Nighttime Nosh: Eating late at night causes health dangers - February 18, 2015

Courtesy of NWI Times

February 18, 2015 11:48 am • Jane Ammeson

A long day at work, a busy evening. What’s the harm in unwinding and enjoying a slice of your favorite dessert while checking emails, playing a game on your iPad or watching TV?

Actually, a whole lot.

“Late snacking eating definitely can hinder sleep due to eating too many carbohydrates or fats which can lead to gastric reflux or severe heart burn,” says Kelly Devine Rickert MS RDN CSSD LDN, Franciscan WELLCARE Registered Dietitian/Health Coach.

Late night eating, particularly the type of foods we typically crave—salty, fatty, sweet and high in calories—can cause acid reflux which, according to Jamie A. Koufman, a New York physician who specializes in voice disorders and acid reflux, may lead to esophageal cancer which has increased by about 500 percent since the 1970s. Koufman, in a recent article in The New York Times, describes acid reflux as epidemic, affecting as many as 40 percent of Americans. Symptoms include not only heartburn and indigestion but also postnasal drip, hoarseness, difficulty swallowing, chronic throat clearing, coughing and asthma.

These habits develop, says Rickert, when people don’t eat enough food earlier in the day—skipping breakfast and/or lunch so they are legitimately hungry later in the day and then overeat at dinner or before bed). Sometimes it’s due to boredom.

“When people relax or are watching TV, they want something to munch on so they grab some chips or popcorn or a bowl of ice cream, not because they are hungry but just because they are bored,” continues Rickert.

“We see a lot of people who struggle with night time eating,” says Stacy Sowa, registered dietitian at Methodist Hospitals. “People are tired and they crave certain foods. If you’re eating something high in fat, you’re eating a lot of it and it’s late at night, it can lead to problems.”

Metabolically, late night is the worst time to overeat. A U.S. Department of Agriculture survey found people who are overweight are more likely to consume a significant larger amount of calories than normal-weight adults at night.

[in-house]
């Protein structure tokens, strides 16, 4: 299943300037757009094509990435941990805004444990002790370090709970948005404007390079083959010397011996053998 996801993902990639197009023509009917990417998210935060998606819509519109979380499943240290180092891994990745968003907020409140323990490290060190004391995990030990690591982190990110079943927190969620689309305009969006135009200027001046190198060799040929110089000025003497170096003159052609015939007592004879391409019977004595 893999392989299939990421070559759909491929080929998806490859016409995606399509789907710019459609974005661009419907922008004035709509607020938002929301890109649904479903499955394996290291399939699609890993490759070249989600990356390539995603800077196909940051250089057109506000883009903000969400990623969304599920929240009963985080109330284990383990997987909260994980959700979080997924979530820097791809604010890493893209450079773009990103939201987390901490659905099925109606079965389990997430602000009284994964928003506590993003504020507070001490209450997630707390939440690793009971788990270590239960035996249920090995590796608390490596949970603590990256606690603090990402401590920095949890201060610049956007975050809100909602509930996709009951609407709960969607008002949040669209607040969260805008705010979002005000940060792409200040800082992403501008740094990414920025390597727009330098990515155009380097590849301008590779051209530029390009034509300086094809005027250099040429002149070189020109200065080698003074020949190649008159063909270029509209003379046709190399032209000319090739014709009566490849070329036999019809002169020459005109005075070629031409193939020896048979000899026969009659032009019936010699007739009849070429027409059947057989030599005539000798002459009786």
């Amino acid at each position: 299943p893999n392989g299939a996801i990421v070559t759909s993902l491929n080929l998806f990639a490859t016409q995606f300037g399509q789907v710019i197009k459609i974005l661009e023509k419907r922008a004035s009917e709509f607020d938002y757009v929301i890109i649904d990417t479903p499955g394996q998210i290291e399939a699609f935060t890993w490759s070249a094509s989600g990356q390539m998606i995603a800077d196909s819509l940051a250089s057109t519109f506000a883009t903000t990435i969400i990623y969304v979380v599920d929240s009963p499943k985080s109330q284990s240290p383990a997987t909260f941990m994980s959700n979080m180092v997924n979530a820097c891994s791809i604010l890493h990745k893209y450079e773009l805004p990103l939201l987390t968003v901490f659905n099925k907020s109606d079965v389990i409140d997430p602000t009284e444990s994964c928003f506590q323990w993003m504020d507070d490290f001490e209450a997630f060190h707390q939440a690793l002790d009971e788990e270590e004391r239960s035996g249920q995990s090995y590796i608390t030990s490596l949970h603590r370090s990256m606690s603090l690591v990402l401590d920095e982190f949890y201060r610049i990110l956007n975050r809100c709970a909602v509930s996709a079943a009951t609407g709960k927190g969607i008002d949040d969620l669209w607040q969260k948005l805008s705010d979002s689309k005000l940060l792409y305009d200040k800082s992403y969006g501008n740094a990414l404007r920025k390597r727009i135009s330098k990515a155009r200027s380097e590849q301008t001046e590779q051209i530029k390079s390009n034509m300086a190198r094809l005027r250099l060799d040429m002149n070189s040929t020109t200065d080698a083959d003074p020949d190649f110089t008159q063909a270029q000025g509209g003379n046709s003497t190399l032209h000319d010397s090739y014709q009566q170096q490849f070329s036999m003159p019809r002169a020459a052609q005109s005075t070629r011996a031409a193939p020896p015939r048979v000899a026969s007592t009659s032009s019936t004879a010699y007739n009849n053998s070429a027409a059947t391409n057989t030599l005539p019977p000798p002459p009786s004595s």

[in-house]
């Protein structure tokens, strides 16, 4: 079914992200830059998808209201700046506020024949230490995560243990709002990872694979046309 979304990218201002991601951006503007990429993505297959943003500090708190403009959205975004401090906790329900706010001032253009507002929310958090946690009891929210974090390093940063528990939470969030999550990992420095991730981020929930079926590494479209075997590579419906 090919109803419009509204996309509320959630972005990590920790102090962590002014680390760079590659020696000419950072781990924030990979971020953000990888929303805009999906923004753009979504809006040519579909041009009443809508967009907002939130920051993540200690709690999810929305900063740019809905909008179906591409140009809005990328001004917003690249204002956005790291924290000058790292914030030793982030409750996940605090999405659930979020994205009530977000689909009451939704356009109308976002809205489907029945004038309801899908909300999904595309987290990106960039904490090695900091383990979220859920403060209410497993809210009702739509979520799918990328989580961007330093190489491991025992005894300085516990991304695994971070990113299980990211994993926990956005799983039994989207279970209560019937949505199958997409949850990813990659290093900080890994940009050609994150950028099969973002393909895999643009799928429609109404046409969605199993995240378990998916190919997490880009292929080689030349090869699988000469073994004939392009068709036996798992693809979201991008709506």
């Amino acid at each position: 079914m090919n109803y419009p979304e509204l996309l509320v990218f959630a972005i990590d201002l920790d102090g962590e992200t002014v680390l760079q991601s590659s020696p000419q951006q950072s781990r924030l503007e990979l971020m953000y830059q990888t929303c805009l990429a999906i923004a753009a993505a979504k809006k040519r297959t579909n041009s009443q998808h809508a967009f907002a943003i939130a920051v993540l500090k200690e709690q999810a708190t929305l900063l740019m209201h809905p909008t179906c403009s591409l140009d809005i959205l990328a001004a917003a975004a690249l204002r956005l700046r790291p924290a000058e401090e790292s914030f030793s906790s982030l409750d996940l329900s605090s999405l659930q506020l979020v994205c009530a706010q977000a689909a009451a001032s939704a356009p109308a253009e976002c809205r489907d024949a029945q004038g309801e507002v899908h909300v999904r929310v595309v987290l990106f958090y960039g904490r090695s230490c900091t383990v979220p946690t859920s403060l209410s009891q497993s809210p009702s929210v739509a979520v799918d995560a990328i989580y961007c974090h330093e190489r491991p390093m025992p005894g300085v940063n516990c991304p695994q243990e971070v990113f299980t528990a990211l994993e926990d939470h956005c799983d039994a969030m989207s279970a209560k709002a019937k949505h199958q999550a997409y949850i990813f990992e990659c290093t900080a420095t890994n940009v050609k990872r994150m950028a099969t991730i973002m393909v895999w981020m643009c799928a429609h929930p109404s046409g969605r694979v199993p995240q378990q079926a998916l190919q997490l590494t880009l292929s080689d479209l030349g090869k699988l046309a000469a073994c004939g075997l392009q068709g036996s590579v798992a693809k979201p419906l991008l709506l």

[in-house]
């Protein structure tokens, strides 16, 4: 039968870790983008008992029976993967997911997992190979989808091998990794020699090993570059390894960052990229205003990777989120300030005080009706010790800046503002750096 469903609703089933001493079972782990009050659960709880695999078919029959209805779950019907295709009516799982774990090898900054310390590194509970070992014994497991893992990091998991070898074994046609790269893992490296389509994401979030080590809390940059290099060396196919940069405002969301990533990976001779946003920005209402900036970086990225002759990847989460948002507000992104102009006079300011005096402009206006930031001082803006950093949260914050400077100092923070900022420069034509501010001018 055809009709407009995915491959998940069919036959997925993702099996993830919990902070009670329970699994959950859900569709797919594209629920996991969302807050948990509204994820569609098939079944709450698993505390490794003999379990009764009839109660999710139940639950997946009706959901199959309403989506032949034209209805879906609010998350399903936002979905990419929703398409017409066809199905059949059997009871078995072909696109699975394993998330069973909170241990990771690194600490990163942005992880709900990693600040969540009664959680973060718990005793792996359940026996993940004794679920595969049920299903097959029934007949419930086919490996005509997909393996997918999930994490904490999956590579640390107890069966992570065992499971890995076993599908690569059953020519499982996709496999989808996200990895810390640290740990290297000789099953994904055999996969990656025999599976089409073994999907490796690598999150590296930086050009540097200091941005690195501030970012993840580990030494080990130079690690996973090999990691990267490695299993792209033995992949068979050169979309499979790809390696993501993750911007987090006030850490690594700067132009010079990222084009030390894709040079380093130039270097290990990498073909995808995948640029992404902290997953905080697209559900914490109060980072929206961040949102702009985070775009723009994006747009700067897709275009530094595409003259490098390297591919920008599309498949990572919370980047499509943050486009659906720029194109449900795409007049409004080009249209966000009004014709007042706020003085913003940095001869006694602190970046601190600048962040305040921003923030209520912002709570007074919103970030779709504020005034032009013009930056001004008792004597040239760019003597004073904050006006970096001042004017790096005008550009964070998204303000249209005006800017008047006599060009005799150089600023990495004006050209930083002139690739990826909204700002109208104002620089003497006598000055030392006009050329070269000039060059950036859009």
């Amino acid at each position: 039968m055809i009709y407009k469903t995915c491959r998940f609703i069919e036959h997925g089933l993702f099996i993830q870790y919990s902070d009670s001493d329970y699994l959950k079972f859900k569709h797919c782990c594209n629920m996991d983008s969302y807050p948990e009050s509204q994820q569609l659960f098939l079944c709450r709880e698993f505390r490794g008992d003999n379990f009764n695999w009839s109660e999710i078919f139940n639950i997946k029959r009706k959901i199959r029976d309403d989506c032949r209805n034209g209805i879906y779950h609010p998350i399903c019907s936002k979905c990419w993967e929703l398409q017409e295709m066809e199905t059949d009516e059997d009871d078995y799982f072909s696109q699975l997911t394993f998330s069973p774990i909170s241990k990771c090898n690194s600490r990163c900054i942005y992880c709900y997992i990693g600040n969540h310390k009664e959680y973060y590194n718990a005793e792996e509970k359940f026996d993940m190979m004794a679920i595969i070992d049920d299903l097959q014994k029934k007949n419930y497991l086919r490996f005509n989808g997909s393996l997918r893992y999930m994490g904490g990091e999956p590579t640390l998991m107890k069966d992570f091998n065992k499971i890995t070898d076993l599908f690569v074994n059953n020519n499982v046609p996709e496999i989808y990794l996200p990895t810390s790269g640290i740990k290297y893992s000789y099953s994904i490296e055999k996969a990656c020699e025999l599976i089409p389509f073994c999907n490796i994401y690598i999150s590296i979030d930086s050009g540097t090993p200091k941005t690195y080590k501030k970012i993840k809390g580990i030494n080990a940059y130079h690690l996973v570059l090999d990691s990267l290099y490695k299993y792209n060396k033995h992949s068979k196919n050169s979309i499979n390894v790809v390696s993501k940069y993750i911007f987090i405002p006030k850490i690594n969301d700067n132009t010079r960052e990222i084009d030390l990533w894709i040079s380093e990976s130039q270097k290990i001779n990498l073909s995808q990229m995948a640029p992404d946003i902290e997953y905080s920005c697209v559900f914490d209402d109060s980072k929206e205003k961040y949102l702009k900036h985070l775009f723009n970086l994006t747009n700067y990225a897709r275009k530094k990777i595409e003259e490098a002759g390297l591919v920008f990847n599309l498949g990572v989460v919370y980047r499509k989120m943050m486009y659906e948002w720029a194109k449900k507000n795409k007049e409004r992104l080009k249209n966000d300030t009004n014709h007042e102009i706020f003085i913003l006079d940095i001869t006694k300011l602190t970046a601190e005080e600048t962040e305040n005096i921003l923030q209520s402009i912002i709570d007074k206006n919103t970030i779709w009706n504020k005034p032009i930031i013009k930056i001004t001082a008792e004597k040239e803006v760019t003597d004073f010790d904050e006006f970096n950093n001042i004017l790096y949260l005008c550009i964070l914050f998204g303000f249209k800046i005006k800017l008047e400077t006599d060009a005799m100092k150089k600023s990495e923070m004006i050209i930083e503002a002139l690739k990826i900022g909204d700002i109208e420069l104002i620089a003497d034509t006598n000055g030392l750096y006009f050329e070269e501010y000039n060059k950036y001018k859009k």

“Eating late at night doesn’t necessarily cause obesity, depending upon what you eat and how much you eat,” says Sara Van Ryn, a registered dietitian at Methodist Hospitals. “But eating when you’re stressed, to reward yourself or because you’re bored should be avoided.”

Van Ryn recommends knowing what you’re eating instead of eating mindlessly such as grabbing goodies and then nibbling on them while watching TV or working at your computer when it’s much easier to consume more than we realized.

“Choose snacks that are under 200 calories and are high in protein and fiber,” she says.

Say you want potato chips, which we all know are no-no’s almost anytime but particularly as a midnight snack. Van Ryn says when we have cravings for something crispy, don’t fight the urge, just substitute a snack with a crisp taste—carrots, celery sticks—that are healthy.

Once bad eating habits are established they can be difficult to break. Avoid having high caloric snacks around and don’t eat as a way to deal with your emotions.

“Most recent research recommends a balance of what you eat during the day and activity,” says Sowa. “What happens at night is people eat but don’t balance it with activity.”

We also typically eat more at night. Studies indicate meal size tends to increase over the day including one where participants consumed 42% of their total daily calories during and after dinner. These meals and snacks are often higher in fats as well.

“Try to eat balanced meals throughout the day so you can avoid becoming obsessed with food at night,” says Sowa.

Indeed, a study from the University of Texas at El Paso found the gap between food consumption during the day was a significant predictor of meal size for dinner only. People who eat lightly at night consume fewer calories and grams of fat overall (9.3% fewer total calories and 10% less fat overall) compared to people who eat big dinners and nighttime snacks.

How do we go about breaking those habits?

Bad habits are hard to break but Dietitian/Healthcare Coach Kelly Devine Rickert offers the following to help break those night time eating blues.

-Try to eat more balanced meals in the first half of the day so you are not starving at dinner, burn the calories off as they come in mentality.

– Eat a breakfast with more protein in it. Studies show that a breakfast high in protein (30g) leads to less feelings of hunger later in the day.

– Eat a small afternoon snack to curb your hunger before dinner such as an apple and almond butter, veggies and 2 tablespoons hummus or a Greek yogurt.

– If you are hungry after dinner, try and limit your snack to about 100 calories. Try some air popped popcorn, a frozen fruit bar or a few whole grain crackers and peanut butter.